A village. The miller stands
before his house, whistling to a blackbird who sits in a cage. The
millerís wife comes out the house and teases her husband. He chases
her and they embrace.
The couple go to the well to draw water. While
the miller is busy at the well, a dandy passes by and blows kisses
to his wife/ who responds flirtatiously. The miller looks up and
sees this exchange and chases the dandy off. He isnít angry with
his wife. He is delighted that other men find her a beautiful as
he does. They are very much in love.
Now a governor of the province, the corregidor.
Enters with an escort. A doddering old fool, he looks absurd in
his finery among the simple folk of the village. He wears a three-cornered
hat, symbol of his class and position.
Almost immediately, the corregidor eyes the
millerís wife and decides that she must be his. The millerís wife
is polite to him, but no more. He passes on. Nothing that his wife
ia getting all the attention, the miller decides that heíd better
give another girl some favor. He playfully flirts with one of the
lovely girls of the village. Now that both husband and wife have
cause to be jealous, they are amused at each other and embrace.
The miller goes into the house. His wife, remaining
outside, dances a brilliant fandango. The corregidor as come back
and secretly watches her. Soon he approaches her and tries to make
advances. The women eludes him and flees. The old man, however,
purses her. The miller has watched this scene from inside the house
and runs out to help his wife. The corregidor can run no more and
falls to the ground exhausted. The miller and his wife pick him
up, dust him off, and try to act as if it were an accident, but
the corregidor, furious with them, suggests that this is only the
beginning of what they may expect of him. The couple dance together.
Evening falls. The village come to the millerís
house to join in a festival with the happy couple. The miller gives
them vine and then dances alone a farruca, which everyone applauds.
The escorts of the corregidor enter. The men arrest the miller and
take him off.
Abandoned by her friends, the millerís wife
The corregidor is back again, seeking her favor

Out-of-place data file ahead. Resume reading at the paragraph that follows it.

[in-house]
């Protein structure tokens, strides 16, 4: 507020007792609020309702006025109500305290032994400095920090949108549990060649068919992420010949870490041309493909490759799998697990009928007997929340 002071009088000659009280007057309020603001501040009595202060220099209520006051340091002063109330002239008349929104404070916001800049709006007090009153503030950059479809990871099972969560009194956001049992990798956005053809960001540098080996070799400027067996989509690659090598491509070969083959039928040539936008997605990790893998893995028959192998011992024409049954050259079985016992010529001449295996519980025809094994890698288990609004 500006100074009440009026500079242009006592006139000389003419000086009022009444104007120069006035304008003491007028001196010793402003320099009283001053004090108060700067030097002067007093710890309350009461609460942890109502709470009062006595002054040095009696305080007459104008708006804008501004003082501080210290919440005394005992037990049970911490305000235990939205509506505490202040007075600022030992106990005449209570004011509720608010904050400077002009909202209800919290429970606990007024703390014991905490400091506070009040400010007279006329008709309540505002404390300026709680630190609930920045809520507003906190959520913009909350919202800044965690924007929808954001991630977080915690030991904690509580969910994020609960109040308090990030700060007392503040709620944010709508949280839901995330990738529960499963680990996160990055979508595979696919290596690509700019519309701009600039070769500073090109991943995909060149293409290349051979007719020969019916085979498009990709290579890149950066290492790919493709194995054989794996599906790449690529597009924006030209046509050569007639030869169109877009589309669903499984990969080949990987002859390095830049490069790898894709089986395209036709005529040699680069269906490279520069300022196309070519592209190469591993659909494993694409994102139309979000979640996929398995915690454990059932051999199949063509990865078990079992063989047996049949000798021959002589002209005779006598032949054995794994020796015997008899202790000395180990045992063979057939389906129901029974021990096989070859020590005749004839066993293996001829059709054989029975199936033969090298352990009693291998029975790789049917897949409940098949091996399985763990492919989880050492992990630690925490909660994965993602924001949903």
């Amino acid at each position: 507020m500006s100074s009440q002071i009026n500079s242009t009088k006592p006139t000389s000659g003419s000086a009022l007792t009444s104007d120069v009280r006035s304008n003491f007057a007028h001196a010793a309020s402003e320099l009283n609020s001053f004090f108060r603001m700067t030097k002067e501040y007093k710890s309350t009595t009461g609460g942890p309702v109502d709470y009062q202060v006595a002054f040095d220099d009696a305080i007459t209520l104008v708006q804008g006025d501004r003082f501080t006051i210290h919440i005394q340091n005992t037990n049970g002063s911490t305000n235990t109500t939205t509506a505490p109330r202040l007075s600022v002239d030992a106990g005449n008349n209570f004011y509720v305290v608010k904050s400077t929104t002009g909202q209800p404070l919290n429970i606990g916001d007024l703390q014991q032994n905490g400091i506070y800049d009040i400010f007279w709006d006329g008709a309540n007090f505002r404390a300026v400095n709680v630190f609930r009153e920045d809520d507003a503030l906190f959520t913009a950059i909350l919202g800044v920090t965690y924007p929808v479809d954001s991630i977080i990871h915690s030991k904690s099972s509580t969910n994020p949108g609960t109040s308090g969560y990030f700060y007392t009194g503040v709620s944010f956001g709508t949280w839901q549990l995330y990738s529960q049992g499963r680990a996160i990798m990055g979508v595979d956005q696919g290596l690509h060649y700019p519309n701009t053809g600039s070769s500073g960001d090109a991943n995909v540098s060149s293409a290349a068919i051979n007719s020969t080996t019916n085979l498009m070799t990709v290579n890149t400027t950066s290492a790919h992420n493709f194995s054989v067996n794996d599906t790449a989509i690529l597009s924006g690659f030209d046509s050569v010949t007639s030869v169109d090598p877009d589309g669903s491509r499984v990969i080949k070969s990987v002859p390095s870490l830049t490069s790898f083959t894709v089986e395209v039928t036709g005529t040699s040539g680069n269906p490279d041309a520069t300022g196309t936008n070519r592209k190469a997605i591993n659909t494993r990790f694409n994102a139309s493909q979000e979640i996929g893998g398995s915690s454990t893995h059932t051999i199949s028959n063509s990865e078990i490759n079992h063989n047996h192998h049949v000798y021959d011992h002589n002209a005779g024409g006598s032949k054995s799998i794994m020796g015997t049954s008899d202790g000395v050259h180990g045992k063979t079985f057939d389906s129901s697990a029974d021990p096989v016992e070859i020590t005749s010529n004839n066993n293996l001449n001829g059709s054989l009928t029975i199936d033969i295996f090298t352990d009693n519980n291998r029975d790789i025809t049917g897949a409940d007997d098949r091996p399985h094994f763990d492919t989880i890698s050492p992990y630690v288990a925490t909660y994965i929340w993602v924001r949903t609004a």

now with real determination. The millerís wife throws him to the
ground as he clumsily holds her. He rises with difficulty and pursues
her to the village bridge, which crosses a running stream. On the
bridge, the corregidor again attempts to embrace the girl. In the
process of pushing him away, the millerís wife pushes him off the
bridge into the stream. She laughs at him but helps the corregidor
out of the water. But the old fool takes up the chase again. The
millerís wife takes a gun from the house and, threatening the corregidor
with buckshot, flees over the bridge away from the village. The
corregidor stands in front of the millerís house alone, his clothes
still dripping from the dunking he got in the stream. He takes off
his outer garments and his three-cornered hat, lays them out to
dry, and goes into the house to sleep. Dawn comes. The miller has
escaped the corregidorís henchmen and returns home. In front of
his house, he sees the old foolís clothes and hat! Than he observes
the corregidor himself, walking around in one of his own nightshirts!
The miller decides there is only one thing to do. He will pursue
the corregidorís wife, who is also young and beautiful! One the
walls of his house he draw a caricature of the corregidor and leaves.
Now the poor corregidor is attacked by his
own soldiers, who donít recognize him in the millerís nightshirt.
He curses them, and the village folk come to see what the trouble
is. The miller and his wife who have found each other outside the
town come in. Their friends are told what the corregidor has tried
to do, and in anger all people rise up against the governor and
his cohorts. The intruders are routed, and all dance triumphantly,
led by the miller and his wife. A dummy representing the defeater
corregidor is thrown higher and higher into the air by the crowd.
The main scene of the ballet
set in ďTortonisĒ, a famous cafe in Paris during the Second Empire.
In the evening there are meeting all members of society Ė high class
aristocrats, high society-ladies and common Flower girl, also guests
of the capital and professional cancan-dancers. In the atmosphere
of light flirt, fun and rivalry for the fairy Glove Seller attention
includes visiting Peruvian, carrying two carpetbags, full of jewelling,
with the intention of conquering Paris. But for him started a quarrel
which involves all the customers. After the order was set up again,
professional dances happy all customers with high light cancan.
In the end of the evening over the famous ďBarkaroleĒ music, all
customers pares and groups leaving cafe, and the light sadness follow
them, leaving alone the Peruvian in searching of fresh adventures.